Alt-J’s “Breezeblocks” video was created via Radar Music Videos’ innovative platform
midemblog: Why did you set up Radar Music Videos?
Caroline Bottomley: I love music videos. I was looking out for a business way to connect people, as I used to be a promoter and loved putting on new talent to an appreciative crowd. I saw an opportunity to connect directors with labels and artists in what was an extremely protected, gate-keepered industry. In 2007, it was difficult to work as a music video director outside London, New York or Los Angeles. Even if you did live in the right city, if you hadn’t been to the right art school or didn’t already know anyone working in music videos, it was almost impossible to break into music video production. It was a rarified world.
Radar was an idea at the right time. Social sites like MySpace and YouTube where coming into their own and that, combined with falling costs of video production, led to a blossoming of new music video directors. That environment also facilitated an explosion of bands who were generating their own fanbase and their own revenue streams outside the label system. So by 2007, there were a lot of new and talented directors, and a lot of new bands with their own funds. And a load of record labels without much money. Online video became an artform in its own right, based around clever, eye-catching and quirky, low-cost ideas.
> What’s different about commissioning music videos through Radar?
Broadly, there are 4 ways to commission music videos:
1. The traditional way is to work with specialist music video production companies. This used to be the only way to get a promo and it’s still the best way by far to commission larger budget videos ($15k plus). Production companies give full support and liaison all the way through, using in-house directors. Larger labels pretty much only work with these specialist companies and they employ in-house video commissioners to oversee the process.
2. Friends of the band/the band themselves. A very common approach, usually for one of these reasons:
– The director shares a strong artistic vision because they’re in the band already or in the same close group of friends.
– No budget – the band/artist are calling in favours.
– Lack of contacts – the band/artist don’t know anyone else who makes music videos.
It can generate fantastic results (see Hold Your Horses’ hugely popular video, made by the band) or be a source of misery because ’it’s a favour’ – eg the director’s never free, the director does a dreadful job, unexpectedly money is needed, etc.
3. Competitions. There are quite a lot of competition-based sites. Many of them hit the wall whilst the competition business model was getting worked out – competitions are risky and so can put off experienced directors. Nowadays, prizes (ie cost to band/label) are not high – $5k is not unusual, but sites do tend to work with better-known bands and artists as the main attraction for directors. Some competition sites also help promote videos.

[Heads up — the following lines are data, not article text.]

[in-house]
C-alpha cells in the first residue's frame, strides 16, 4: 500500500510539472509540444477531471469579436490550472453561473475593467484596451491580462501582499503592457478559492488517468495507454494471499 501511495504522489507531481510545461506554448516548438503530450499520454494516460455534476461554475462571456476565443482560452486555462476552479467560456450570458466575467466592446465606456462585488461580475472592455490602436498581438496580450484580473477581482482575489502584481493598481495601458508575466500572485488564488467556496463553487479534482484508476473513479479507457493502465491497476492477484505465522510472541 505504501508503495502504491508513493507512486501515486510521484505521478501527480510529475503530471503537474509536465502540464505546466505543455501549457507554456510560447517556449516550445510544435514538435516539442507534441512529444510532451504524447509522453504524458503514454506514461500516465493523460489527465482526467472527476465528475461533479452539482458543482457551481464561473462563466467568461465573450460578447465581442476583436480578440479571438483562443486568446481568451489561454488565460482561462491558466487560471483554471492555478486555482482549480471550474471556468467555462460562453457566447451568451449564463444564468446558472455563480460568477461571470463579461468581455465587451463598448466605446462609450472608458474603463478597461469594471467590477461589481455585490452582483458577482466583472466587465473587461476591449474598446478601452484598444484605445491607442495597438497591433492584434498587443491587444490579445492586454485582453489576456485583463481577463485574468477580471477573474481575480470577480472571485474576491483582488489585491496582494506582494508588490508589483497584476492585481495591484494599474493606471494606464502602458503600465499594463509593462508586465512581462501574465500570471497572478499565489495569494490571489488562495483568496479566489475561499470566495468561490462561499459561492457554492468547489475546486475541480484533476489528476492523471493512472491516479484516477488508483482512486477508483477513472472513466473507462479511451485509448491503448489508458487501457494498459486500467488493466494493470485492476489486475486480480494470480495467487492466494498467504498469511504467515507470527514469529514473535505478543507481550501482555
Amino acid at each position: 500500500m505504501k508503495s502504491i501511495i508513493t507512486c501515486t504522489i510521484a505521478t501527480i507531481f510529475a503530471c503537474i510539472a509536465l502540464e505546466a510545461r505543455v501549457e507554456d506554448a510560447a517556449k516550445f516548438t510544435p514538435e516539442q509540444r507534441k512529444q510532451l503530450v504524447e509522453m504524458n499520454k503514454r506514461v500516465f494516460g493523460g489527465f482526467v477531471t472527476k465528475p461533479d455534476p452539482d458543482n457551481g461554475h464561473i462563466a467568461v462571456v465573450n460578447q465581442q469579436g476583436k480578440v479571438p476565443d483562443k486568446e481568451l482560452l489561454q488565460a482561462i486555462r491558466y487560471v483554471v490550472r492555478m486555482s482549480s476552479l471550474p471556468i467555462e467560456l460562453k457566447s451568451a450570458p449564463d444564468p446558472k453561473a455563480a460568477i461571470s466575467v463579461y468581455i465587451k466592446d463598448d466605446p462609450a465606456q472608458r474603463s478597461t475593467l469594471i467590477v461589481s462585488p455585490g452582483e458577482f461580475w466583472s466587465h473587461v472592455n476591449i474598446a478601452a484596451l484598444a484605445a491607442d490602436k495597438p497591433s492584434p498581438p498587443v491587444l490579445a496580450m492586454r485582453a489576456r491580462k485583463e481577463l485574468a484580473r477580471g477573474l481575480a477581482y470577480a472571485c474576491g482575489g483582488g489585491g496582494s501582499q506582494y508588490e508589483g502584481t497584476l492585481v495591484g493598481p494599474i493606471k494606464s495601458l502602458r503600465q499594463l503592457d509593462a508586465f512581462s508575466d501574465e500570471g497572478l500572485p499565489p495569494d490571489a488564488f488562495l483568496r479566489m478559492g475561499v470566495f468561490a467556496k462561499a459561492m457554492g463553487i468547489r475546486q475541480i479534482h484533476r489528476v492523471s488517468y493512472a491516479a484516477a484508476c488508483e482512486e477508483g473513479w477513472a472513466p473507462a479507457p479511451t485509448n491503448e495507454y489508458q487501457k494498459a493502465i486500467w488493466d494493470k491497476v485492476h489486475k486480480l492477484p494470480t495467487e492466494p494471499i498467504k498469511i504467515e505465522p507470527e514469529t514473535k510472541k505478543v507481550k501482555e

4. Pitch-based sites. Labels/bands/artists post their brief on the site and directors submit pitches online direct to the label/band/artist. It mimics specialist production companies, where labels commission on the strength of written treatments, but operates with much lower budgets, typically $800-$5k. As far as we know, Radar is the only site with this approach. Radar also helps to promote videos.
> What wins have Radar had recently?
Many great videos have originated in Radar and collectively they’ve racked up many millions of YouTube views. The best videos have enabled the label/band to secure some great premieres and features, including MTV, Huffington Post, Pitchfork, Laughing Squid, Q, AllMusic and many more.
One recent Radar video hit was for UK indie band Alt-J (above). The video for Breezeblocks single was made by a New Yorker, Ellis Bahl. Ellis was an experienced corporate and shorts director, he’d made great MTV stings, but not many music videos. Thanks to the video he made, Infectious Music (Alt-J’s label) got the video premiered on DazedDigital, one of the big 4 UK music blogs. The video has since featured on probably hundreds of blogs, and Ellis has been signed to a prestigious production company.
Another recent video I love is by UK photographer-turned-director, Emile Rafael. He made a beautiful, understated video for Swedish artist Saturday, Monday. The mighty PopJustice blog described the video as “bursting with warmth and loveliness”, and again the video is doing great promo for the band and label.
> What are your future plans?
We’re continuing to focus on getting great connections made to get great music videos. It’s usually down to a few key variables – attracting great tracks, attracting great directors and crucially, encouraging labels and bands to post attractive budgets. The minimum budget on Radar is $800, but briefs are more likely to pull in really hot directors if they’ve got budgets of $3k and above. There’s a really clear correlation between the size of budget and the number and quality of directors who respond, so as ever, our job is about making the case for spending the budget. If an artist has a great video it’s so much easier to premieres and features. If it’s not a great video, well, premieres and features aren’t going to happen.
We’re also developing ‘lyrics video’ commissioning. It’s a solution for labels and bands who want quality videos for album and EP tracks and who don’t want the bother and cost of commissioning pure promos.
Finally, we’re getting more personal relationships going with the bigger music blogs, to help get the great music videos more promotion. It’s all about the videos and keeping our clients happy. So we’re always trying new things…